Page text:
What new goodies have landed in our midst this week?
This competition is now closed Lifting Car Jack
It’s official: winter has arrived in the UK.
Not only are we well into popping open doors on our advent calendars, but the weather has finally chilled to the point where clothing pragmatism overrides optimism every time we get ready for our next ride.
With regret, the heating has been turned on, too.
And BikeRadar continues to report on the latest tech news and reviews at a red-hot pace. Here are just some of the highlights from this week.
On Monday, we published our reviews of the hardtail Specialized Epic Hardtail Comp XC mountain bike and Rapha’s new Pro Team Long Sleeve Gore-Tex Infinium Jersey.
Meanwhile, Campagnolo revealed the existence of perhaps the most expensive stocking filler in all of cycling: a €1,950 gold-plated corkscrew.
Tuesday saw a cross-discipline news bonanza. We revealed an updated endurance bike from Look, a steel gravel bike from Ribble, a revamped trail bike from Vitus, plus the new Flight Attendant Upgrade Kit from RockShox.
Insight on Wednesday came with our take on the rumoured SRAM Apex eTap AXS electronic groupset, plus a review of the Cannondale Scalpel HT Carbon 4 hardtail.
Our annual Gear of the Year series also continued with deputy editor Jack Luke’s favourite bits and pieces from 2022, inspired by his summer touring expedition.
Finally, Thursday saw my review of the Knog Blinder Road Rear 150 rear light and a head-to-head take on the aforementioned Specialized Epic Comp and Cannondale Scalpel XC MTBs make it to BikeRadar’s homepage.
Phew! Now onto this week’s First Look Friday picks.
Thanks to its long-term partnership with Team Ineos (and formerly Team Sky), Kask helmets are among the most recognisable in the pro peloton.
The new Sintesi isn’t designed for that arena – it’s aimed at everyday riders, with a price tag to match – although the resemblance to Kask’s pricier helmets is clear.
Kask says it’s designed to appeal to a wide variety of riders, with versatility that should see it perform well on everything from road and gravel to mountain biking and commuting.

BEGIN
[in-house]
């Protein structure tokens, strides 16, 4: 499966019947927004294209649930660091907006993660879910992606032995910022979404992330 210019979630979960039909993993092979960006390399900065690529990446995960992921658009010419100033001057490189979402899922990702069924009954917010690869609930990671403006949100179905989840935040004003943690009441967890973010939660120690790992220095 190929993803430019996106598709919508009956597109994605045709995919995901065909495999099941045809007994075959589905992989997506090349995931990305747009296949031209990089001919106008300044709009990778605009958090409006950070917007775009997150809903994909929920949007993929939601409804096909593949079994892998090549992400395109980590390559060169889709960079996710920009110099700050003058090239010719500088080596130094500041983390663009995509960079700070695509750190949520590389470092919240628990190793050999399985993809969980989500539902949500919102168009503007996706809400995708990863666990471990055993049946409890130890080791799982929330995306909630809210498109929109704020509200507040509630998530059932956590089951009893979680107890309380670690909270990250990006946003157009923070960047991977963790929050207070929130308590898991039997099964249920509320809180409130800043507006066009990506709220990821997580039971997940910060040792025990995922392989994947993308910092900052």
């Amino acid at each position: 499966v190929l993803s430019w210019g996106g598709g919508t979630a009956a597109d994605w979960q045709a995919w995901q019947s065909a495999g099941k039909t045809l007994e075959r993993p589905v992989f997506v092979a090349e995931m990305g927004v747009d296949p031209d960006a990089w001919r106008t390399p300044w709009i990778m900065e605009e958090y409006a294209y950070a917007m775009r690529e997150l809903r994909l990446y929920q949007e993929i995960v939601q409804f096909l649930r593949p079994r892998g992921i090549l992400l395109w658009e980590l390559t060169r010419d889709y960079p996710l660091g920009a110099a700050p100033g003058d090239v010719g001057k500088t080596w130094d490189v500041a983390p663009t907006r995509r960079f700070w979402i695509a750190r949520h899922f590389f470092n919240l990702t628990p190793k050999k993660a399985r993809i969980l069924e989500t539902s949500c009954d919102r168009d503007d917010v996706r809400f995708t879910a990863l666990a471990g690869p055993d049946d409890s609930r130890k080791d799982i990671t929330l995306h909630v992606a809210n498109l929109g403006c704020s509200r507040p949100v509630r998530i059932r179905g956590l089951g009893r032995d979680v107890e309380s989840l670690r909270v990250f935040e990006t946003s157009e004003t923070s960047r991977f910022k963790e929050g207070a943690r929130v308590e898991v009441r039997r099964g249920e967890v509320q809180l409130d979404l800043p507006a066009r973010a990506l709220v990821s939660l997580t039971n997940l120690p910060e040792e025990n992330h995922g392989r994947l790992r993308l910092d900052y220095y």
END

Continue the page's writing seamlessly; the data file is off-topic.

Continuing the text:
The Sintesi features tech found in Kask’s higher-end performance helmets, including the Ergo Fit system, which allows the wearer to tighten and loosen the helmet via a dial behind the head.
A leather chin strap is also said to improve comfort.
The Kask Sintesi doesn’t feature MIPS technology (the same goes for all of Kask’s helmets), but the brand claims its ‘WG11’ rotational impact testing ensures that the helmet conforms to the highest safety standards.
We have the light blue model in for testing, although there are ten other colours to choose from, too.
All in all, it looks like a smart package at a good price, but we’ll deliver our full review in due course.
Shimano doesn’t make 105-branded carbon wheels. But if it did, this is probably what they’d look like.
In fact, at the launch of 105 Di2 in the summer, Shimano announced – for the first time – that it would be offering wheelsets to go hand-in-hand with its newest electronic groupset. This is one of those wheelsets.
Pitched as the ‘all-rounder’ in the range, the Shimano WH-RS710-C46-TL (to give the wheelset its catchy full name – no, we don’t know what’s wrong with calling it 105, either) is the deeper of the two Shimano makes, measuring at 46mm.
The rims are said to share design hallmarks of the Dura-Ace and Ultegra C50 wheelsets, which should come as no surprise to anyone familiar with Shimano’s tendency to ‘trickle down’ tech from its higher-end road bike groupsets.